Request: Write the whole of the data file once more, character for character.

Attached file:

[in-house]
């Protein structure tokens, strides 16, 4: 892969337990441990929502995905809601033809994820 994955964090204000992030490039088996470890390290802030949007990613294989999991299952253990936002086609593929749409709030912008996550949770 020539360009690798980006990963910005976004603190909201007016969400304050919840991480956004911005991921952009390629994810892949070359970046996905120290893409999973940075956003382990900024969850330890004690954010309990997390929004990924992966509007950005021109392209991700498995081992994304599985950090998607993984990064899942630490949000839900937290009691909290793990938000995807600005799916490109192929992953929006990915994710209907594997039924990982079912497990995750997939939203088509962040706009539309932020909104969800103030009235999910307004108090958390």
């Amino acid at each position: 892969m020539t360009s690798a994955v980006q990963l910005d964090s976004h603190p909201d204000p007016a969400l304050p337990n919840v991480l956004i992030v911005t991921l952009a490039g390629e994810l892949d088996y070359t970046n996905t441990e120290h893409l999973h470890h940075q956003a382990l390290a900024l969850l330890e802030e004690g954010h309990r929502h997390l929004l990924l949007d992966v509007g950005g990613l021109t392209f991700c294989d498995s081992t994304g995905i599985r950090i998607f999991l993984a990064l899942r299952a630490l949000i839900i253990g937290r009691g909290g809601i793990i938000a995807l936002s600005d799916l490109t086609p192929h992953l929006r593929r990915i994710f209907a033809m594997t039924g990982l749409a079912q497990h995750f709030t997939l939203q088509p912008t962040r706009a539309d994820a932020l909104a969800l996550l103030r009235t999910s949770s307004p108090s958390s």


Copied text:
[in-house]
């Protein structure tokens, strides 16, 4: 892969337990441990929502995905809601033809994820 994955964090204000992030490039088996470890390290802030949007990613294989999991299952253990936002086609593929749409709030912008996550949770 020539360009690798980006990963910005976004603190909201007016969400304050919840991480956004911005991921952009390629994810892949070359970046996905120290893409999973940075956003382990900024969850330890004690954010309990997390929004990924992966509007950005021109392209991700498995081992994304599985950090998607993984990064899942630490949000839900937290009691909290793990938000995807600005799916490109192929992953929006990915994710209907594997039924990982079912497990995750997939939203088509962040706009539309932020909104969800103030009235999910307004108090958390």
């Amino acid at each position: 892969m020539t360009s690798a994955v980006q990963l910005d964090s976004h603190p909201d204000p007016a969400l304050p337990n919840v991480l956004i992030v911005t991921l952009a490039g390629e994810l892949d088996y070359t970046n996905t441990e120290h893409l999973h470890h940075q956003a382990l390290a900024l969850l330890e802030e004690g954010h309990r929502h997390l929004l990924l949007d992966v509007g950005g990613l021109t392209f991700c294989d498995s081992t994304g995905i599985r950090i998607f999991l993984a990064l899942r299952a630490l949000i839900i253990g937290r009691g909290g809601i793990i938000a995807l936002s600005d799916l490109t086609p192929h992953l929006r593929r990915i994710f209907a033809m594997t039924g990982l749409a079912q497990h995750f709030t997939l939203q088509p912008t962040r706009a539309d994820a932020l909104a969800l996550l103030r009235t999910s949770s307004p108090s958390s």